SOUTHFIELD, Jan. 24, 2011 — President Obama recently signed the Tax Relief, Unemployment Insurance Reauthorization and Job Creation Act of 2010 (often called the 2010 Tax Relief Act) into law. The law extended and expanded a wide variety of valuable tax breaks to all Americans and added new features, including extended unemployment benefits and the return of the qualified charitable distribution (up to $100,000 per year) for IRA account holders over age 70-and-a-half for tax years 2010 and 2011.
These changes late in the year mean that many have to take another look at tax planning not only for 2010, but for 2011 and 2012. What has changed? What do you need to do to estates in limbo? Below is a question and answer session highlighting some key changes and extensions with Mary Stangeland of Fifth Third Private Bank.
What does the new act do to income taxes?
The new act temporarily extends the tax cuts from the Economic Growth and Tax Relief Reconciliation Act of 2001, including the provisions modified by the Jobs and Growth Tax Relief Reconciliation Act of 2003, often called the “Bush Tax Cuts.” The act also extends many provisions of the American Recovery and Reinvestment Act of 2009. Therefore, it extends ordinary income tax rates and brackets as well as the complete phase out of the limitation on the personal exemption and on itemized deductions through December 31, 2012.
What about the deduction for state and local sales taxes?
The 2010 Tax Relief Act has extended these deductions for 2010 and 2011 (but not for 2012). For the last several years, taxpayers have been allowed to take an itemized deduction for state and local sales taxes in lieu of state and local income taxes. This break can be valuable to those residing in states with no or low income tax rates or who purchase major items, such as a car or boat.
What does the new act do to the estate, gift and Generation Skipping Transfer (GST) taxes?
The changes to these areas are extremely technical. The act temporarily reinstates the estate and GST taxes retroactive to the beginning of 2010, and modifies the gift tax exemption beginning in 2011. The act also reunifies the gift and estate taxes in 2011 and 2012.
The estate tax is retroactive from the beginning of 2010 through 2012, with a top tax rate of 35 percent, and a $5 million exemption per spouse. For decedents dying during 2010, the executor of the estate may elect out of the estate tax regime and instead apply former 2010 law – no estate tax and modified carryover basis rules. The $5 million lifetime exemption amount applies for gift taxes beginning January 1, 2011. For 2010, the lifetime gift tax exemption remains $ 1 million.
In 2010, the GST tax rate for transfers is zero percent. The GST exemption is $5 million for 2010 through 2012. For transfers made after 2010, the GST rate is the highest estate and gift tax rate in effect (35 percent for 2011 and 2012).
The new rules allow greater flexibility in estate planning since the surviving spouse may elect to take over any unused estate or gift tax exemption (but not GST) exemption left from the deceased spouse’s estate, often referred to as “portability” for 2011 and 2012.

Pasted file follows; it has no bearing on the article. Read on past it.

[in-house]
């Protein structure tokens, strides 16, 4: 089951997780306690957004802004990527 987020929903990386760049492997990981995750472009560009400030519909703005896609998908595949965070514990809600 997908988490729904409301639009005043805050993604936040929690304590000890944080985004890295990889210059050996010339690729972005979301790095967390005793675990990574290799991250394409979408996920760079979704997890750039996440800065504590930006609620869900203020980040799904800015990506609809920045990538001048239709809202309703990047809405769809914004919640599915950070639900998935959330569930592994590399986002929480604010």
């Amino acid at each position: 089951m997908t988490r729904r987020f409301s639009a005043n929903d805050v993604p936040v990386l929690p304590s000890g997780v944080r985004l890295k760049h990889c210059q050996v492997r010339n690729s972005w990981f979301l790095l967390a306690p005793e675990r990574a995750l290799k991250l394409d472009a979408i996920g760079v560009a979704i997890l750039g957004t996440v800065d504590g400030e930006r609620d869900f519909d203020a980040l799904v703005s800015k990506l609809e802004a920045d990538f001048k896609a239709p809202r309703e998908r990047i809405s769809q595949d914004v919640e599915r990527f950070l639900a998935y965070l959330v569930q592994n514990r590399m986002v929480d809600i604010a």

What does this do to the Alternative Minimum Tax (AMT)?
Unlike the regular tax system, the AMT is not regularly adjusted for inflation. Instead, Congress has taken a piecemeal approach to adjusting the AMT each year, typically in the form of a “patch” amendment that increases in the AMT exemption. The 2010 Tax Relief Act increases the AMT exemption yet again. This “patch” will be retroactive to January 1, 2010 and will extend through the end of 2011.
For 2010, the exemption amount has been increased to $47,450 for single filers and $72,450 for married couples filing jointly. For 2011, that exemption amount will be increased again to $48,450 for single filers and $74,450 for married couples filing jointly. Despite the continued repeal of the phase out of these deductions, your income tax liability might not decrease due to the AMT.
Note that a large majority of these changes are only valid for two years. Either way, talking to a tax professional to review your situation would be vital. Reviewing your specific tax situation can help you determine whether a particular planning strategy is right for you.
— Mary Stangeland, Vice President Wealth Planning at Fifth Third Bank
Fifth Third Private Bank, a division of Fifth Third Bank, simplifies financial complexity for affluent clients – targeting those with $1 million or more of investable assets – by challenging and collaborating with them to articulate and achieve their goals. With more than 10,000 relationships and more than $22 billion in assets under management, the Private Bank has customized teams of specialized individuals offering wealth planning, investments, risk management, trust services and private banking. Fifth Third Private Bank Wealth Management Advisors quarterback the relationship by getting to know the client and understanding their life, values and financial goals. Headquartered in Cincinnati, Ohio, the Private Bank operates in 12 states: Ohio, Kentucky, Indiana, Michigan, Illinois, Florida, Tennessee, West Virginia, Pennsylvania, Missouri, Georgia and North Carolina.
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